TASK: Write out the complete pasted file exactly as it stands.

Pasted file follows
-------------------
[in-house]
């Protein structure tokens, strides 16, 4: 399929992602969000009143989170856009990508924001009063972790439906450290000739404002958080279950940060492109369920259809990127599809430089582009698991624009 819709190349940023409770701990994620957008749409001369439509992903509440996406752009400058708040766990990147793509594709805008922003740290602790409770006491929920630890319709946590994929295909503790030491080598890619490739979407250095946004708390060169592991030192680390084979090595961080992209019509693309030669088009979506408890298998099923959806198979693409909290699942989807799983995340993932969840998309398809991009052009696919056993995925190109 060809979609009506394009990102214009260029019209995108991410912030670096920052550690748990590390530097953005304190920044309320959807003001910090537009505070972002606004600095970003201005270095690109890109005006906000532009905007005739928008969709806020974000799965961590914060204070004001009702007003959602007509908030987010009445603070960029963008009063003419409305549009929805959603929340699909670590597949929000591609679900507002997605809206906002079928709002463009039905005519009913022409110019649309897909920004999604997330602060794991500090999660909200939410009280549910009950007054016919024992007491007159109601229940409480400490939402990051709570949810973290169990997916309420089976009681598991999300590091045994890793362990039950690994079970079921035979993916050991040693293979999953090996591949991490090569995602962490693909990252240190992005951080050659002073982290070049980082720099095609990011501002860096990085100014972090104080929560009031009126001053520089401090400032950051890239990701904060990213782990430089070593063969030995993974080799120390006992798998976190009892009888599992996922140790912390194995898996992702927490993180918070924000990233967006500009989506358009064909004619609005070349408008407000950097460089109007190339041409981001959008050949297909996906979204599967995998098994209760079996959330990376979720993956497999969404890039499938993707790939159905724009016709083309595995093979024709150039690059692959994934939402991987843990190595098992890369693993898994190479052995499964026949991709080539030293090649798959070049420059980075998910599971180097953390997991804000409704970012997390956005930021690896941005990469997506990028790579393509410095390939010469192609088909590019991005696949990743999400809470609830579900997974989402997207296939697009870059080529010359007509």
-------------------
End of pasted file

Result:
[in-house]
């Protein structure tokens, strides 16, 4: 399929992602969000009143989170856009990508924001009063972790439906450290000739404002958080279950940060492109369920259809990127599809430089582009698991624009 819709190349940023409770701990994620957008749409001369439509992903509440996406752009400058708040766990990147793509594709805008922003740290602790409770006491929920630890319709946590994929295909503790030491080598890619490739979407250095946004708390060169592991030192680390084979090595961080992209019509693309030669088009979506408890298998099923959806198979693409909290699942989807799983995340993932969840998309398809991009052009696919056993995925190109 060809979609009506394009990102214009260029019209995108991410912030670096920052550690748990590390530097953005304190920044309320959807003001910090537009505070972002606004600095970003201005270095690109890109005006906000532009905007005739928008969709806020974000799965961590914060204070004001009702007003959602007509908030987010009445603070960029963008009063003419409305549009929805959603929340699909670590597949929000591609679900507002997605809206906002079928709002463009039905005519009913022409110019649309897909920004999604997330602060794991500090999660909200939410009280549910009950007054016919024992007491007159109601229940409480400490939402990051709570949810973290169990997916309420089976009681598991999300590091045994890793362990039950690994079970079921035979993916050991040693293979999953090996591949991490090569995602962490693909990252240190992005951080050659002073982290070049980082720099095609990011501002860096990085100014972090104080929560009031009126001053520089401090400032950051890239990701904060990213782990430089070593063969030995993974080799120390006992798998976190009892009888599992996922140790912390194995898996992702927490993180918070924000990233967006500009989506358009064909004619609005070349408008407000950097460089109007190339041409981001959008050949297909996906979204599967995998098994209760079996959330990376979720993956497999969404890039499938993707790939159905724009016709083309595995093979024709150039690059692959994934939402991987843990190595098992890369693993898994190479052995499964026949991709080539030293090649798959070049420059980075998910599971180097953390997991804000409704970012997390956005930021690896941005990469997506990028790579393509410095390939010469192609088909590019991005696949990743999400809470609830579900997974989402997207296939697009870059080529010359007509």